In patients with spinal metastasis, pathologic fracture can occur under normal physiologic stress. Partial or total destruction of the anterior vertebral body results in decreased load-bearing capacity of the spine. How and when pathologic fracture occurs is generally determined by the size and location of the tumor, the extent of tumor destruction, and the patient’s bone mineral density. Ventrally situated tumors (anterior column) have a potentially greater destabilizing effect than dorsally located masses (middle column) in the presence of intact dorsal elements.

The conventional treatment regimen

Radiation Therapy

Radiotherapy has a long history of proven success for alleviating pain in patients with metastatic spinal lesions when they are radiosensitive. Earlier studies evaluating the success of radiation therapy showed that neurologic improvement was obtained in 40% to 50% of patients, but more recent studies have demonstrated a success rate of 70%. Pain relief may be delayed for up to 2 weeks after the start of radiotherapy, and this treatment does not correct existing biomechanical abnormalities or stabilize the spine. In addition, it is not effective for preventing imminent vertebral body collapse; almost half of the patients undergoing radiotherapy subsequently experience vertebral body compression fractures. Because of these drawbacks, adding a spine stabilization procedure to a radiation therapy program is thought to be critical for rapidly managing axial pain and for providing neurologic recovery.

Open Surgery

Historically, the indications for surgical intervention have included radioresistant disease, spinal instability, spinal cord compression, acute or progressive neurologic deterioration, previous exposure of the spinal cord to radiation, incapacitating pain (despite orthotic treatment or radiation), impending pathologic fracture, and life expectancy of at least 3 months. The principal objectives of surgery include nerve root decompression, stabilization, and reconstruction of the anatomic spinal column. Surgery is thought to maximize the patient’s quality of life because it is likely to restore or preserve neurologic function and relieve pain. Nevertheless, prospective surgical candidates must be considered adequately fit for undergoing a surgical procedure that is associated with high risk of significant complications.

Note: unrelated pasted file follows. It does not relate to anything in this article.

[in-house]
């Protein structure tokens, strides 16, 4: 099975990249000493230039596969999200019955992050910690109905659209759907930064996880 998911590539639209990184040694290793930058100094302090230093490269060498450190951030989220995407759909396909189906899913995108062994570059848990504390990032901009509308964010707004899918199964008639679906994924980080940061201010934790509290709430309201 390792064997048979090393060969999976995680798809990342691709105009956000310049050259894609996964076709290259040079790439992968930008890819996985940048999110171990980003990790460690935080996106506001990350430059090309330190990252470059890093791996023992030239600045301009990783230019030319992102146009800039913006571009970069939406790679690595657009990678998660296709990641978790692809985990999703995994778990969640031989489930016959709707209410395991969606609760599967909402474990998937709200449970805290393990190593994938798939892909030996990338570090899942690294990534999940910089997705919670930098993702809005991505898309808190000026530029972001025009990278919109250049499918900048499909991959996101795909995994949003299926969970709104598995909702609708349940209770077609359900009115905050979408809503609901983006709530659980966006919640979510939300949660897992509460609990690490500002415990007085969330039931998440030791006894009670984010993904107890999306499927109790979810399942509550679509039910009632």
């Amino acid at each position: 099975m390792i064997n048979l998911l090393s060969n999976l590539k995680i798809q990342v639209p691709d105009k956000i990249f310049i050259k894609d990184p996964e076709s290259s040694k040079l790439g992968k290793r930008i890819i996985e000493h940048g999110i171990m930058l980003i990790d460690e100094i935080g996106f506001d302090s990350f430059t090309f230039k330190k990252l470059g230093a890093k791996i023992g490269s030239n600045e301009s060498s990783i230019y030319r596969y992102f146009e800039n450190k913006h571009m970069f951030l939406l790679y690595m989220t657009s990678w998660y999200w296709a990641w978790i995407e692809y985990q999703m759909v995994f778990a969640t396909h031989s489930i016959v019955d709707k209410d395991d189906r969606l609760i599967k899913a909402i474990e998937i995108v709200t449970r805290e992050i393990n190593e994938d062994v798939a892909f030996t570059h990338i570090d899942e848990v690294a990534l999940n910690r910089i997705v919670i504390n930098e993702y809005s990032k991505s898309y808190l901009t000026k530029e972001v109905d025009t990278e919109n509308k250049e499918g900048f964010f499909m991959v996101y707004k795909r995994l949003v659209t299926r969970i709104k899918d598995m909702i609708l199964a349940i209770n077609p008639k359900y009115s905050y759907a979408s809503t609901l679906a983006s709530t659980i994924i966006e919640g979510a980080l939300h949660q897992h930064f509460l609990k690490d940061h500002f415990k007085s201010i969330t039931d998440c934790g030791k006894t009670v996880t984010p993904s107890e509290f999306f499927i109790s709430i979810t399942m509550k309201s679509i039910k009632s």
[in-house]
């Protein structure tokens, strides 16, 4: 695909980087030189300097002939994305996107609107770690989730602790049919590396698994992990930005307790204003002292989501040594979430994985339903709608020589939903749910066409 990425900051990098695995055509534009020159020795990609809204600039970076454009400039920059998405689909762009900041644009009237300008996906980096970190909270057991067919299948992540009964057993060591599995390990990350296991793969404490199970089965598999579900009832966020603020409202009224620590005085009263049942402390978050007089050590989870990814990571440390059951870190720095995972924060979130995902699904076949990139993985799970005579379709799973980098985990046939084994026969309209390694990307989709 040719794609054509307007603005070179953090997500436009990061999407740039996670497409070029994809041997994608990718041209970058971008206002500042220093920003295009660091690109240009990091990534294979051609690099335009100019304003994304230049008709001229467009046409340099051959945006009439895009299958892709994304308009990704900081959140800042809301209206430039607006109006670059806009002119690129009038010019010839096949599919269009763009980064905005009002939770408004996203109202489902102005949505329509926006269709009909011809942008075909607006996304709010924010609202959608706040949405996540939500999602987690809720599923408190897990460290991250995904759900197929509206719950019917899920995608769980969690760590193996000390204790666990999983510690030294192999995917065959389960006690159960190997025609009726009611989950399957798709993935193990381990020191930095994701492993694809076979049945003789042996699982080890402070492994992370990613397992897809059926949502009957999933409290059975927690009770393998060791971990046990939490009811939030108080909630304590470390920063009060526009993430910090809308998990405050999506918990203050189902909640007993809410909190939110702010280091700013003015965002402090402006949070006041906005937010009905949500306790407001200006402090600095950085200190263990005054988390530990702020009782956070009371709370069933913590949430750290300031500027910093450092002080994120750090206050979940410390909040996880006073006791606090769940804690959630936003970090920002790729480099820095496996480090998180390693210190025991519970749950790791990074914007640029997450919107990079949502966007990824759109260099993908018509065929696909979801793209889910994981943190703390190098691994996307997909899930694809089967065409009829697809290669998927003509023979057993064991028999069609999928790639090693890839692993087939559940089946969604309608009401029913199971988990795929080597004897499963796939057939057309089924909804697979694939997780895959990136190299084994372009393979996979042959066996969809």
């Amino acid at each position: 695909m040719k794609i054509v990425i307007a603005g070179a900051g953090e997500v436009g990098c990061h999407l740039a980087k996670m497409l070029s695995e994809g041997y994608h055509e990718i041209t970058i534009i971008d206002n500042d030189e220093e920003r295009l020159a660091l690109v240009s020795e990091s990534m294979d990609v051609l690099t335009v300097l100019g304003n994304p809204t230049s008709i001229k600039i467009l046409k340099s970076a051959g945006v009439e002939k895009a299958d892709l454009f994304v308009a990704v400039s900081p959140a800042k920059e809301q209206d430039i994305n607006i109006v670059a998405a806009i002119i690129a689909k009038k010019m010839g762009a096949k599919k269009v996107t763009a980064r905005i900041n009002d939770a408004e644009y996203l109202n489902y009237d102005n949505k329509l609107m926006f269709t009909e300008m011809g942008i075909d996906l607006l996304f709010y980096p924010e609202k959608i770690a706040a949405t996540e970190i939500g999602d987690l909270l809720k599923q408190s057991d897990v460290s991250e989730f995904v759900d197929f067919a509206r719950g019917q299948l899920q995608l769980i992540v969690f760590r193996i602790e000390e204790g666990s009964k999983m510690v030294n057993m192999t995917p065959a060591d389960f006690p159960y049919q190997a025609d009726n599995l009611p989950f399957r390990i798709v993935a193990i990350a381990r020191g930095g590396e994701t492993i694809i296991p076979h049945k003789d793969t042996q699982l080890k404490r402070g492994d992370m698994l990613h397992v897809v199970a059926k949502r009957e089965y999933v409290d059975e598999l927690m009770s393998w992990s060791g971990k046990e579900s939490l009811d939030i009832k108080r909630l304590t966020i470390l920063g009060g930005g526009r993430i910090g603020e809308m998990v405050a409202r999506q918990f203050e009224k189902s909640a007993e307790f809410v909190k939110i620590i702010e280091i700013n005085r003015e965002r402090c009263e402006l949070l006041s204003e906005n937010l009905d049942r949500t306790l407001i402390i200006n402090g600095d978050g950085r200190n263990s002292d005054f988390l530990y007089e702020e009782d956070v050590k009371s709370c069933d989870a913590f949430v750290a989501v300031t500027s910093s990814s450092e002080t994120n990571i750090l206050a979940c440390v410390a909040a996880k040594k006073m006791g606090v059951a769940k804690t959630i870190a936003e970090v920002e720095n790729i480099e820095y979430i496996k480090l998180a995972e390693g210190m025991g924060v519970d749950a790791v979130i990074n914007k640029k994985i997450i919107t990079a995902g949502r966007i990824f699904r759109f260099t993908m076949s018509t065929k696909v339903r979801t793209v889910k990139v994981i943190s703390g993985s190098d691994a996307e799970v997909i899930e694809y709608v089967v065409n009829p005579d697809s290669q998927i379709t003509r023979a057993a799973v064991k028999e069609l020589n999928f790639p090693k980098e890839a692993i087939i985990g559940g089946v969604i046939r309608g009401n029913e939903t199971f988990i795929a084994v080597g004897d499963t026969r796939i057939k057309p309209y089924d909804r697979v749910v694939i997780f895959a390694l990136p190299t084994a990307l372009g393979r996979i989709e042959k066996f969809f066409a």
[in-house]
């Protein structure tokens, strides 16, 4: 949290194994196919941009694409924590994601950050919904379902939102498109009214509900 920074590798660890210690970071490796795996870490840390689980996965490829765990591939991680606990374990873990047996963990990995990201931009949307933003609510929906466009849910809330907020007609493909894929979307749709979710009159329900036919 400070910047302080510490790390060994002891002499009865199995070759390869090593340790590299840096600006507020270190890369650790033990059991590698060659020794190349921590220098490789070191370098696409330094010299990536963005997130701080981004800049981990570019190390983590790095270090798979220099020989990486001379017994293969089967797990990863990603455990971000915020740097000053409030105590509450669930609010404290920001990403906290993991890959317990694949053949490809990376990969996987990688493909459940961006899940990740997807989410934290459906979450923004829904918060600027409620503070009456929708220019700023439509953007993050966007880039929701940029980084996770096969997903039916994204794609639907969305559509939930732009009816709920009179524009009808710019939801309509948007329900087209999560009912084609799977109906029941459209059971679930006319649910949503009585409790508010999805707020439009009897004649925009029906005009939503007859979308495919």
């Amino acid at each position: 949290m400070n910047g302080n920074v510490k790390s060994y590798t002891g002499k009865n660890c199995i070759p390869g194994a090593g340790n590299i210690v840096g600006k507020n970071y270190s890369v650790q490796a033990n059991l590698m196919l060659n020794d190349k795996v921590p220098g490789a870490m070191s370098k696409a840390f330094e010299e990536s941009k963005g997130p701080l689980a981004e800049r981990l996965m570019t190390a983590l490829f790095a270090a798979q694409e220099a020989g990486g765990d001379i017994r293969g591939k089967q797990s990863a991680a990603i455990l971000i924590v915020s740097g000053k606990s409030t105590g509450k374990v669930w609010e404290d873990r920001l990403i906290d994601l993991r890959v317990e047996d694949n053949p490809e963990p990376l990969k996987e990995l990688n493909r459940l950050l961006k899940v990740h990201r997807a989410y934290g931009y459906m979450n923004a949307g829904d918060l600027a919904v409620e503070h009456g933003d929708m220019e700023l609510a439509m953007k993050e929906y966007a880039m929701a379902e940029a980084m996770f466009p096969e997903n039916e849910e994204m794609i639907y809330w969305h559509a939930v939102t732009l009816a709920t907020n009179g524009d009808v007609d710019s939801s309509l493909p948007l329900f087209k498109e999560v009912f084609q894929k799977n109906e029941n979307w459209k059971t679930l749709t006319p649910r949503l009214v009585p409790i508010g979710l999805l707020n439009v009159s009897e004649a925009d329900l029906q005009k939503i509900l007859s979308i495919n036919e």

The surgical approach depends on

  • 1.

    Location of the tumor

  • 2.

    Presence or absence of spinal instability and

  • 3.

    Presence or absence of neural compression or neural deficit.

In 1989, Weinstein proposed a model designed to enhance surgical planning in patients with spinal metastasis. In this model, the vertebral body is delineated into 4 zones ( Fig. 1 ), which are used to describe location of the metastatic lesion. Zone I includes the spinous process to pars interarticularis and superior facet. Zone II encompasses the superior articular facet, transverse process, and the pedicle from the level of the pars to its junction with the vertebral body. Zone III consists of the anterior three-quarters of the vertebral body, and zone IV is the posterior one-quarter of the vertebral body. Within these zones, the tumor itself is described as intraosseous, extraosseous, or distance metastasis.

Fig. 1

The vertebral body and adjacent structures can be depicted as 4 disparate zones when considering surgery to treat vertebral body tumors.